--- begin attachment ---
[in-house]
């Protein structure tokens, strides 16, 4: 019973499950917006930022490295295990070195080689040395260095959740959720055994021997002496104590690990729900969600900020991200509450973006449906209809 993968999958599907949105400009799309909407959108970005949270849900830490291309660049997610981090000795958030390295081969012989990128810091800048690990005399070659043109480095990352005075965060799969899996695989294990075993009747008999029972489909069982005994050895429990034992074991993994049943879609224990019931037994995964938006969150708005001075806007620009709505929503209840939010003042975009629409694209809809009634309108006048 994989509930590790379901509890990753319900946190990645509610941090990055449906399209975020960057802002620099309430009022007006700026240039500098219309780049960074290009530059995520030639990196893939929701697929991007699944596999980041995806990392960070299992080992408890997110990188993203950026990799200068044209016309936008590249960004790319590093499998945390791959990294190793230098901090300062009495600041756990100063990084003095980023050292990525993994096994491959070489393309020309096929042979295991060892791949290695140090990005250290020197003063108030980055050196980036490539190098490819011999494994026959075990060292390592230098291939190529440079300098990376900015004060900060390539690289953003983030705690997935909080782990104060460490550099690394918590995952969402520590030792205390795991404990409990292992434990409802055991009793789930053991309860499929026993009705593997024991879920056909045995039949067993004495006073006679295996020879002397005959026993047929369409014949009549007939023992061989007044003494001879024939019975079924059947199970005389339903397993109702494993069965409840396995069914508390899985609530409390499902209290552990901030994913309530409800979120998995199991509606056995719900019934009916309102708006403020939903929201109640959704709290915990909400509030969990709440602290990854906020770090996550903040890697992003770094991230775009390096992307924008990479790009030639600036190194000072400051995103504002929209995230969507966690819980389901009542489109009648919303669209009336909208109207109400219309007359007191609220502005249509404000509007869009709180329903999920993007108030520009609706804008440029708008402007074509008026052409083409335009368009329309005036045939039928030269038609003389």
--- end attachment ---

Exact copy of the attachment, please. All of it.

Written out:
[in-house]
């Protein structure tokens, strides 16, 4: 019973499950917006930022490295295990070195080689040395260095959740959720055994021997002496104590690990729900969600900020991200509450973006449906209809 993968999958599907949105400009799309909407959108970005949270849900830490291309660049997610981090000795958030390295081969012989990128810091800048690990005399070659043109480095990352005075965060799969899996695989294990075993009747008999029972489909069982005994050895429990034992074991993994049943879609224990019931037994995964938006969150708005001075806007620009709505929503209840939010003042975009629409694209809809009634309108006048 994989509930590790379901509890990753319900946190990645509610941090990055449906399209975020960057802002620099309430009022007006700026240039500098219309780049960074290009530059995520030639990196893939929701697929991007699944596999980041995806990392960070299992080992408890997110990188993203950026990799200068044209016309936008590249960004790319590093499998945390791959990294190793230098901090300062009495600041756990100063990084003095980023050292990525993994096994491959070489393309020309096929042979295991060892791949290695140090990005250290020197003063108030980055050196980036490539190098490819011999494994026959075990060292390592230098291939190529440079300098990376900015004060900060390539690289953003983030705690997935909080782990104060460490550099690394918590995952969402520590030792205390795991404990409990292992434990409802055991009793789930053991309860499929026993009705593997024991879920056909045995039949067993004495006073006679295996020879002397005959026993047929369409014949009549007939023992061989007044003494001879024939019975079924059947199970005389339903397993109702494993069965409840396995069914508390899985609530409390499902209290552990901030994913309530409800979120998995199991509606056995719900019934009916309102708006403020939903929201109640959704709290915990909400509030969990709440602290990854906020770090996550903040890697992003770094991230775009390096992307924008990479790009030639600036190194000072400051995103504002929209995230969507966690819980389901009542489109009648919303669209009336909208109207109400219309007359007191609220502005249509404000509007869009709180329903999920993007108030520009609706804008440029708008402007074509008026052409083409335009368009329309005036045939039928030269038609003389």